Belgica120-Gear

Equipment on the pier

The countdown’s ticking very fast… only two days until departure in Brussels. In the meantime our scientific equipment has already arrived and was taken aboard. Hooray! Sending oftentimes valuable, sometimes unique (think ROV, special diving & fishing devices, …) gear half way round the world and back can be challenging, to say the least. A lot of administration and paperwork (and patience) is needed to get everything on track. Luckily our chief has been very persistent and eventually managed to master the bureaucracy jungle attached to the task. So, now it’s there and we have some graphic proof, which is great… but, hey, wait what is that?! What happened to our box (very solid and sturdy aluminum box that is)?

That’s not how it’s supposed to look

Things rarely go as planned with end of the world exploration. And so our first surprise is an equipment box already punched in before it even got on board. We’re still lucky though. Nothing absolutely crucial seems to be in that box and also while the box itself has definitely changed shape, the content seems largely intact. Phew. Back in Europe our next immediate challenge is to not overload our bags and get everything checked in.

Henrik.

Everything on deck

Saturday 17th February

The weather was exceptionally good today, so we decided to take a long ski-doo trip to Walnumfjellet, a group of small mountains located 70 km from Princess Elisabeth Station. For this very technical trip, amongst glaciers leading to the high plateau, we were lucky to have Alain Hubert as our guide, next to Raphael. After a long ride, we eventually reached our destination, 2400 m above sea level and with wind-chill effects reaching -28°C. We quickly noticed glacially eroded summits popping out of the ice, which looked like ideal sampling sites. The cold temperature motivated us to quickly get to work, sampling a very promising looking fine-grained detritus. Promising because the surfaces of these flat summits have been stable and potentially exposed to the sky for approximately 2 million years, during which we surmise that they have been accumulating cosmic dust falling from the heaven. After sampling 5 different sites, we made our way back to the station, through steep glaciers and long stretches of icy flatland. Once back, we couldn’t hold our excitement and started looking through one of the sample. Much to our amazement, we found more than ten micrometeorites in less than 15 minutes, making this sample exceptionally rich. We can finally say that braving the cold and lack of oxygen was a small price to pay for such an exceptional find and day.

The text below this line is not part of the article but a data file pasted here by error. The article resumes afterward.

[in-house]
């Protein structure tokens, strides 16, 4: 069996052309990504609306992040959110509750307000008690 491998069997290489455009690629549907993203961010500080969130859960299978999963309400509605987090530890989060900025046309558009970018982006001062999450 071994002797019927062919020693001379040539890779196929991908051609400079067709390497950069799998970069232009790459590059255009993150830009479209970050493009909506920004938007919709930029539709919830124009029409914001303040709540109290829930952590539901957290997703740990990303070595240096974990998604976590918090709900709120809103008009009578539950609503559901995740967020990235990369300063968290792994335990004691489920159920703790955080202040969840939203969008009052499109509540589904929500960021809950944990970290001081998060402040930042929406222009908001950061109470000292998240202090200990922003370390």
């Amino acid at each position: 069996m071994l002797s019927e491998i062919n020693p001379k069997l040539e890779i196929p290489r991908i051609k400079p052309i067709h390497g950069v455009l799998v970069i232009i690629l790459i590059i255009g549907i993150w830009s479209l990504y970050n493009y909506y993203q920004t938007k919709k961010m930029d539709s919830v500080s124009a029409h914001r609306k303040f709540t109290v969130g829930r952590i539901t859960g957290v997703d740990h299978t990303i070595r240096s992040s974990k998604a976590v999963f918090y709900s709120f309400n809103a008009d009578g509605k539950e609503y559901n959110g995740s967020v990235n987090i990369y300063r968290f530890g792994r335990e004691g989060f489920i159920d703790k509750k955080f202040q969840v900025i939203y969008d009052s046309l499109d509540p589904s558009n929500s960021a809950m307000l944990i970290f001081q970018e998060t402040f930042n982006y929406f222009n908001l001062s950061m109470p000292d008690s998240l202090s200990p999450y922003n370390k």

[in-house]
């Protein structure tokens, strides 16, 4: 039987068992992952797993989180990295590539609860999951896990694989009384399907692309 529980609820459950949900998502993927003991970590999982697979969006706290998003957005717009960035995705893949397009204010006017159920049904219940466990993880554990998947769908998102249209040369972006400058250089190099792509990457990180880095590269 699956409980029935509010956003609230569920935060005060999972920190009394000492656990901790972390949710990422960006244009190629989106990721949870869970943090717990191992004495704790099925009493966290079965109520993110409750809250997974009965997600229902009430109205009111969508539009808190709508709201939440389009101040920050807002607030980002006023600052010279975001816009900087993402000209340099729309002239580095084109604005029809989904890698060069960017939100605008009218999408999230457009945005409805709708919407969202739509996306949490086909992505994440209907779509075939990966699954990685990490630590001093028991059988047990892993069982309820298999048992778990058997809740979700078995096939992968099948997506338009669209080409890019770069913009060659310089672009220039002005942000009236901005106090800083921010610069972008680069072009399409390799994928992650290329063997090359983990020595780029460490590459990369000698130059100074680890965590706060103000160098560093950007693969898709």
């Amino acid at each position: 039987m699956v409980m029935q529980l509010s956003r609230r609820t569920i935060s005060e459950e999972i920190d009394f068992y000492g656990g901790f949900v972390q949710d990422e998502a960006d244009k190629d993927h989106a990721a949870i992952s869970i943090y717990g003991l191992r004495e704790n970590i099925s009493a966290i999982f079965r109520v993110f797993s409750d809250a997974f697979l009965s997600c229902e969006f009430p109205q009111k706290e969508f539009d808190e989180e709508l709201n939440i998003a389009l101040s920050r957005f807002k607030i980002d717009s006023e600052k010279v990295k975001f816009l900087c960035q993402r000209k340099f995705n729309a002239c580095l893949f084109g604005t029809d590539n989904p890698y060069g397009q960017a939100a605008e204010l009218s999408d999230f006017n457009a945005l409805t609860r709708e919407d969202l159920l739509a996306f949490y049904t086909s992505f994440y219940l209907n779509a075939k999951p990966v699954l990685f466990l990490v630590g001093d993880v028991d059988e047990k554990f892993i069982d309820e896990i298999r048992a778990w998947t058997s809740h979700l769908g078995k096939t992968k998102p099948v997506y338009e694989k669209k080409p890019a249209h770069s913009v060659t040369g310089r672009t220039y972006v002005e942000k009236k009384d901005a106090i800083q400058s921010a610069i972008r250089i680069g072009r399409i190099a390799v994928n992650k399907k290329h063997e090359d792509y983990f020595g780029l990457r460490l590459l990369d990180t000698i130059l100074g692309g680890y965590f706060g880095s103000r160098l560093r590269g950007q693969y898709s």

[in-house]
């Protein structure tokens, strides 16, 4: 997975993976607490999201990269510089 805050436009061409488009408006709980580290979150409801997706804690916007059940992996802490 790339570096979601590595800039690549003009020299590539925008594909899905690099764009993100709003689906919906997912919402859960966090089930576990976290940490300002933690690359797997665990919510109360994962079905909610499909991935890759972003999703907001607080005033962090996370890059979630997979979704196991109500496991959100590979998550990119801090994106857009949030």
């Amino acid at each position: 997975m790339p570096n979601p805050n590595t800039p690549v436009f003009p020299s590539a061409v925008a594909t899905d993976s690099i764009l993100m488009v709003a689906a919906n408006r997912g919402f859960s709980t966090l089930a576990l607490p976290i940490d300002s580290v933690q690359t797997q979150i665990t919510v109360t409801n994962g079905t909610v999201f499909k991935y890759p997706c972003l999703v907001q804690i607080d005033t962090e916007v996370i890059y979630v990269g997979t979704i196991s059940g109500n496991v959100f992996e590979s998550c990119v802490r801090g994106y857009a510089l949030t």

map-samples2  

 

15th and 16th of February 2018

As the weather is on our side, the quest for the micrometeorites continues. On Thursday, we focus on a ridge on the Vengen Mountains. This ridge is on the southeast open to the plateau, the inner, higher part of the continent – composed purely of ice and snow, and from our previous campaign in 2013 we know these are the ideal locations to look for micrometeorites! The winds here are strong (~9 km/h), with wind-chill effects of -18˚C, and the exposed glacier shows beautiful structures. Once back at the station, with nothing more than a toothpick and an optical microscope, without washing or sieving the extracted sediment, 5 micrometeorites were extracted from one of the three samples in less than half an hour. This is highly promising!

Now that we know where to look, today (Friday the 16th) we decided to visit a moraine in the Gunnestadbreen that is exposed to the SE winds from the plateau (cf. map below). Even on this beautiful, sunshiny day, the 15 km/h winds never stop, leading to wind-chill effects of -18˚C. We don’t bother to take off the skidoo suites and go straight to work. Four different locations at the different ends of this moraine are sampled. Once back at the station, one of the deposits yields 3 very nice micrometeorites in no time. This brings the grand total to 11. Let’s keep on going at it!

map-samples

 

 

 

Belgica120-Weather Check

With only 4 days to departure for Argentina and just a week for the planned departure from Ushuaia, things are getting serious. For most greater endeavours I undertake, I tend to start dreaming about it in advance. Same for this expedition; at least for that matter. My dream, as most dreams go, was a bit incoherent, but I do clearly remember being on a sailing ship, which unsurprisingly resembled the ‘Australis’ quite a bit. I was sitting on deck just before the mast and tried to keep my mind off these insanely high waves, which towered over our ship like mountains. In my dream I wasn’t particularity worried … but neither was I particularly calm.